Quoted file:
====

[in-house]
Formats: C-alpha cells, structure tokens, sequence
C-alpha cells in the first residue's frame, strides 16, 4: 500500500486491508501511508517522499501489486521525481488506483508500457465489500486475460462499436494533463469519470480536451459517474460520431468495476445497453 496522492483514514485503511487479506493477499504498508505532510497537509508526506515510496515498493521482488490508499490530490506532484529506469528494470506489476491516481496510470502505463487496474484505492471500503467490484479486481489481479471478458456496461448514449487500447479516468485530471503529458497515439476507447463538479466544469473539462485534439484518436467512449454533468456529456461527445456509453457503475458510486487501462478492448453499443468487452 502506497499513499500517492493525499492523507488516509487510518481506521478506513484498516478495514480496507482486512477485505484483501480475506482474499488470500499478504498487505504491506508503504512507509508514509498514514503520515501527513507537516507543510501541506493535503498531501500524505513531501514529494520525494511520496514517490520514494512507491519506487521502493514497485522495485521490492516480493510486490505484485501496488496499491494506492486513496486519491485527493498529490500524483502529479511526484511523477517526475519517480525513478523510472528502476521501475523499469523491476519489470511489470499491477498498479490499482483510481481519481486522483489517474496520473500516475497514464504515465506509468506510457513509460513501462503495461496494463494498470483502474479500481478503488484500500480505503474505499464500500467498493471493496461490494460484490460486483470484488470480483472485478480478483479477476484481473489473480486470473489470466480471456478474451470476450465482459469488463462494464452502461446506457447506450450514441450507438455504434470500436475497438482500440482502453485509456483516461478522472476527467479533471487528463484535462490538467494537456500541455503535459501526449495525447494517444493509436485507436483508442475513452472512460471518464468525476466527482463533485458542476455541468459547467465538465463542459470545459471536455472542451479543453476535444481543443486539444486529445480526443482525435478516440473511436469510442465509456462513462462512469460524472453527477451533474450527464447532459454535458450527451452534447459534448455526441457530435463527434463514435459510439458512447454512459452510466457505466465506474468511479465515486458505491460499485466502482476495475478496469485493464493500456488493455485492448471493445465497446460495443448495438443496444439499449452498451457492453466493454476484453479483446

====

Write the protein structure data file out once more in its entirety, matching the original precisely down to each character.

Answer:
[in-house]
Formats: C-alpha cells, structure tokens, sequence
C-alpha cells in the first residue's frame, strides 16, 4: 500500500486491508501511508517522499501489486521525481488506483508500457465489500486475460462499436494533463469519470480536451459517474460520431468495476445497453 496522492483514514485503511487479506493477499504498508505532510497537509508526506515510496515498493521482488490508499490530490506532484529506469528494470506489476491516481496510470502505463487496474484505492471500503467490484479486481489481479471478458456496461448514449487500447479516468485530471503529458497515439476507447463538479466544469473539462485534439484518436467512449454533468456529456461527445456509453457503475458510486487501462478492448453499443468487452 502506497499513499500517492493525499492523507488516509487510518481506521478506513484498516478495514480496507482486512477485505484483501480475506482474499488470500499478504498487505504491506508503504512507509508514509498514514503520515501527513507537516507543510501541506493535503498531501500524505513531501514529494520525494511520496514517490520514494512507491519506487521502493514497485522495485521490492516480493510486490505484485501496488496499491494506492486513496486519491485527493498529490500524483502529479511526484511523477517526475519517480525513478523510472528502476521501475523499469523491476519489470511489470499491477498498479490499482483510481481519481486522483489517474496520473500516475497514464504515465506509468506510457513509460513501462503495461496494463494498470483502474479500481478503488484500500480505503474505499464500500467498493471493496461490494460484490460486483470484488470480483472485478480478483479477476484481473489473480486470473489470466480471456478474451470476450465482459469488463462494464452502461446506457447506450450514441450507438455504434470500436475497438482500440482502453485509456483516461478522472476527467479533471487528463484535462490538467494537456500541455503535459501526449495525447494517444493509436485507436483508442475513452472512460471518464468525476466527482463533485458542476455541468459547467465538465463542459470545459471536455472542451479543453476535444481543443486539444486529445480526443482525435478516440473511436469510442465509456462513462462512469460524472453527477451533474450527464447532459454535458450527451452534447459534448455526441457530435463527434463514435459510439458512447454512459452510466457505466465506474468511479465515486458505491460499485466502482476495475478496469485493464493500456488493455485492448471493445465497446460495443448495438443496444439499449452498451457492453466493454476484453479483446